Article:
But in a story where anyone can die, and they often do, there’s something to be said of the character who can fight, survive, and still retain something of herself when it’s all over and go on to be a personal hero to those closest to her when she’s not fighting.

So, yeah, Fa Yuiry is a badass.*

Fa & Camille

*: And Best Girl. Sorry, Four, but teenage me was wrong about you. Get you a girl who will forgive you for liking Four and take care of you when you’re a disabled vet.

Projects Update! Wild Stars III and Cirsova #8 & #9

 

First, we’re gearing up for Wild Stars III: Time Warmaggedon.

This is a high-octane space and time-travel in the vein of Gardner F. Fox, Albert DePina, and Raymond F. Jones. Written by Michael Tierney, whose 4-volume history of the Art of Edgar Rice Burroughs is coming out this summer, and edited by Brian Niemeier (The Soul Cycle) and yours truly, I can assure you this is gonna be one heck of a ride.

What does Brian think about this project?

Wild Stars III is just what fans of fun, heroic action stories have been starving for. How do I know? Easy. I’m the book’s editor.

Michael Tierney has been a joy to work with. He is a true pro whose style and outlook remind me of the old pulp masters. His latest book is a whirlwind space adventure that will become the gold standard for putting fun first.

Wild Stars III: Time Warmageddon is a significant source of all your daily pulp requirements:

 

The more I’ve read this story, the more I love it. We understand, though, that since this is the newest entry into a franchise that has been around for 35 years, it might not be immediately accessible to new readers, so not only will we be making some of the rare and out-of-print Wild Stars material available, we may even be giving the 2002 comic-run away for free to new fans and old picking up this limited edition of Wild Stars III on Kickstarter.

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More details on that soon, but we’re looking at taking pre-orders in June, once we get the cover art in from Tim Lim (yes, that Tim Lim).

In other news…

Cirsova #8 draws ever nearer to being done and ready to go out the door. Actually, it should’ve been ready today, but Amazon is being weird about stuff and they have an obnoxiously long turn-around time for corrections.

But the digital editions are done and there is a pre-order page up.

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Issue 9’s art is done and the latest work-file is in the hands of one of our trusty editors.Issue 9 Cover Front Only low res.png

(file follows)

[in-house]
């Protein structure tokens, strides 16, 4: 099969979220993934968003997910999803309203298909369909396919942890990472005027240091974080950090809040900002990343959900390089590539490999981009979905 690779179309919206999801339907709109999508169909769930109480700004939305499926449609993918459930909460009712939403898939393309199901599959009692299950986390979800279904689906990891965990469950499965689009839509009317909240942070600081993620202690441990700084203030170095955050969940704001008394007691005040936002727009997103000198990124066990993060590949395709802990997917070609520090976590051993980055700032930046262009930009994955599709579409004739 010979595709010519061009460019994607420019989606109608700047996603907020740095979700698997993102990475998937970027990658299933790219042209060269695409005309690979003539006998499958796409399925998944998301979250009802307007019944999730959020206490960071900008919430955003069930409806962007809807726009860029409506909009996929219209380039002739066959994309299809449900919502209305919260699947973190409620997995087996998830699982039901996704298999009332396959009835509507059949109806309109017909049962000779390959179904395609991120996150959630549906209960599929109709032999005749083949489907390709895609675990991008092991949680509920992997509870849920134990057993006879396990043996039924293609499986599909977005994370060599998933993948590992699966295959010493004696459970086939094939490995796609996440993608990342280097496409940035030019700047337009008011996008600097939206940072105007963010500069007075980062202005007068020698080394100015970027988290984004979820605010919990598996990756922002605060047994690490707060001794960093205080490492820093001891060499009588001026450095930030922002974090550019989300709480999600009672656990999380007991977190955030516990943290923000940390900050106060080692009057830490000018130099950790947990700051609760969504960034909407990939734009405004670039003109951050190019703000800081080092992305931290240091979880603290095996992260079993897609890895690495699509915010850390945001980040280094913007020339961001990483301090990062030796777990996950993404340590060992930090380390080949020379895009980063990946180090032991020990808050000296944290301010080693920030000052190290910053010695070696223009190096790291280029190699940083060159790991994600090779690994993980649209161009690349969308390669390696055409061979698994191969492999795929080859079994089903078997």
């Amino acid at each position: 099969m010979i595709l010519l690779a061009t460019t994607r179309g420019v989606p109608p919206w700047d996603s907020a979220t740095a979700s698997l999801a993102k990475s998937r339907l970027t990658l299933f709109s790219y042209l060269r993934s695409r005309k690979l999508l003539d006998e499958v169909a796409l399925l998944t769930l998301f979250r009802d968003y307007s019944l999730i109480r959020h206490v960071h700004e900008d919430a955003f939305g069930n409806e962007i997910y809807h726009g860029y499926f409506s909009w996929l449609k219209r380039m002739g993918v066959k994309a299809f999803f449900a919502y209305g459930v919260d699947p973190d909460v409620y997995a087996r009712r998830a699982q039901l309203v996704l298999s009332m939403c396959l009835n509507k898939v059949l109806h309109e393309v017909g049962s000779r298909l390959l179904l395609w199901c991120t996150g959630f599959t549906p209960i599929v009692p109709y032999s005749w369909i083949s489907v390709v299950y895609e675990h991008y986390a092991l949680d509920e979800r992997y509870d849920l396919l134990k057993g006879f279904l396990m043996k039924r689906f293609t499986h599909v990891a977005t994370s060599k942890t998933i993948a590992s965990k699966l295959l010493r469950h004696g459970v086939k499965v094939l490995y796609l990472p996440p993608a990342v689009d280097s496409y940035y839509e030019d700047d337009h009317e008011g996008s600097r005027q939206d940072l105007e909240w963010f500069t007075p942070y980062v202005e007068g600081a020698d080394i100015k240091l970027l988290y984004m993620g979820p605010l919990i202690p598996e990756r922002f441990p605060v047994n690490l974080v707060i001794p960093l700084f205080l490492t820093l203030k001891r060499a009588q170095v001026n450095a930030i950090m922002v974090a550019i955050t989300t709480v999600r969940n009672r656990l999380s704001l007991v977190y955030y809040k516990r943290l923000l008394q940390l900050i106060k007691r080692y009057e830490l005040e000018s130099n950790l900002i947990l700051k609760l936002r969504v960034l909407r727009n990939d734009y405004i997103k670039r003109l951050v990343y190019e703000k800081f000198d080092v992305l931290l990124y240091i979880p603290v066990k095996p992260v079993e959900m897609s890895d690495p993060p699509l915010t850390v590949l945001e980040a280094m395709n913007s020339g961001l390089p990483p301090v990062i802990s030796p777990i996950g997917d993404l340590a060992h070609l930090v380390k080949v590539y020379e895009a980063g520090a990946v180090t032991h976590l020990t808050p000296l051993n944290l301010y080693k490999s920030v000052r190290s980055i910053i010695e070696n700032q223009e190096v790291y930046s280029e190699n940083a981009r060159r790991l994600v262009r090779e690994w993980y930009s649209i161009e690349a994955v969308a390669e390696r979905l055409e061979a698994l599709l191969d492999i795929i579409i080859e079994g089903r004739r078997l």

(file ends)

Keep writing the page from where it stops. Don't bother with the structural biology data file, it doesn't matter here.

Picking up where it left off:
I’ll be ready to start taking subscription orders for the final issues of Cirsova Volume 1 soonish.

Lastly, here’s a tease for you:

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Art by Star Two.

Coming Soon! Wild Stars III: Time Warmageddon

We have a HUGE project that will be out later this summer!

Cirsova Publishing is teaming up with Michael Tierney and Little Rocket Publications to celebrate the upcoming 35th Anniversary of the Wild Stars with the exclusive release of an all new Wild Stars adventure: Time Warmageddon!

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The fate of mankind and the current timeline are at stake—Space Pirates make a play for control over life in the stars and must be stopped, while rogue time travelers seek to undo the damage of tangled time as a mad-man reaches for apotheosis!

Wild Stars III: Time Warmageddon will be an illustrated novel by Michael Tierney, featuring cover art by Tim Lim (Donald Thump, My Hero Magademia) and interior art by Mark Wheatley (Jonny Quest, Fables: 1001 Nights of Snowfall).

This is a big deal for us at Cirsova. Wild Stars III will be our first release other than our flagship magazine. We’re aiming for a release in August and will begin taking pre-orders in June.

Be sure to keep an eye out for details we’ll be posting throughout May!

Jesse Eisenberg’s Lex Luthor and Why I Defend It

So far, the DCEU has been pretty terrible.

  • Man of Steel was an overly serious and pompous trainwreck that fundamentally misunderstood the character of Superman and managed to make the two plus hours of non-stop action dreary and tiresome.